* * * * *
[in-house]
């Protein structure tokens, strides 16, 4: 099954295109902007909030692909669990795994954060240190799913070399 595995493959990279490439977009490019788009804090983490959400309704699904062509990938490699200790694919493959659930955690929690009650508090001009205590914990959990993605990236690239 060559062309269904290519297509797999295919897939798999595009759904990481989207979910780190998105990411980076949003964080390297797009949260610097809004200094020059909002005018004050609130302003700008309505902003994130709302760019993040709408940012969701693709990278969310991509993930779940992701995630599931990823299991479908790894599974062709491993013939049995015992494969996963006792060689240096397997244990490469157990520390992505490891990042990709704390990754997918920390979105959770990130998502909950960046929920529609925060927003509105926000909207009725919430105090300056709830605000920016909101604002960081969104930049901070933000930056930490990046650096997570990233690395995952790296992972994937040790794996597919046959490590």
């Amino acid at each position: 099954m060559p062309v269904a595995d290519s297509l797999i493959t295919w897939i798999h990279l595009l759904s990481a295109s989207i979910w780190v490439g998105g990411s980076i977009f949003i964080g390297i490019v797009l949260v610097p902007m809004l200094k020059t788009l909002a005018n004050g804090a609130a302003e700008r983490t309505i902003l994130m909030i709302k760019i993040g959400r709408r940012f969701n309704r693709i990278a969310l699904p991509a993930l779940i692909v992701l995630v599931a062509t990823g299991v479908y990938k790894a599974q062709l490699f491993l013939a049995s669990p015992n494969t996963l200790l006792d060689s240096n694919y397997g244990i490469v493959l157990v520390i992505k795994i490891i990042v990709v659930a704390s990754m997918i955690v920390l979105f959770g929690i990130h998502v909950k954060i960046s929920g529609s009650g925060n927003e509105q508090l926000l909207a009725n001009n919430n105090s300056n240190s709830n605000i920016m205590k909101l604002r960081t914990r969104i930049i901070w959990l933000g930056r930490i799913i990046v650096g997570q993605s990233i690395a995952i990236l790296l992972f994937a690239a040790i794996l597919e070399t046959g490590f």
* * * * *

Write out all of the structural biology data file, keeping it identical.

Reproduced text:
[in-house]
């Protein structure tokens, strides 16, 4: 099954295109902007909030692909669990795994954060240190799913070399 595995493959990279490439977009490019788009804090983490959400309704699904062509990938490699200790694919493959659930955690929690009650508090001009205590914990959990993605990236690239 060559062309269904290519297509797999295919897939798999595009759904990481989207979910780190998105990411980076949003964080390297797009949260610097809004200094020059909002005018004050609130302003700008309505902003994130709302760019993040709408940012969701693709990278969310991509993930779940992701995630599931990823299991479908790894599974062709491993013939049995015992494969996963006792060689240096397997244990490469157990520390992505490891990042990709704390990754997918920390979105959770990130998502909950960046929920529609925060927003509105926000909207009725919430105090300056709830605000920016909101604002960081969104930049901070933000930056930490990046650096997570990233690395995952790296992972994937040790794996597919046959490590």
């Amino acid at each position: 099954m060559p062309v269904a595995d290519s297509l797999i493959t295919w897939i798999h990279l595009l759904s990481a295109s989207i979910w780190v490439g998105g990411s980076i977009f949003i964080g390297i490019v797009l949260v610097p902007m809004l200094k020059t788009l909002a005018n004050g804090a609130a302003e700008r983490t309505i902003l994130m909030i709302k760019i993040g959400r709408r940012f969701n309704r693709i990278a969310l699904p991509a993930l779940i692909v992701l995630v599931a062509t990823g299991v479908y990938k790894a599974q062709l490699f491993l013939a049995s669990p015992n494969t996963l200790l006792d060689s240096n694919y397997g244990i490469v493959l157990v520390i992505k795994i490891i990042v990709v659930a704390s990754m997918i955690v920390l979105f959770g929690i990130h998502v909950k954060i960046s929920g529609s009650g925060n927003e509105q508090l926000l909207a009725n001009n919430n105090s300056n240190s709830n605000i920016m205590k909101l604002r960081t914990r969104i930049i901070w959990l933000g930056r930490i799913i990046v650096g997570q993605s990233i690395a995952i990236l790296l992972f994937a690239a040790i794996l597919e070399t046959g490590f």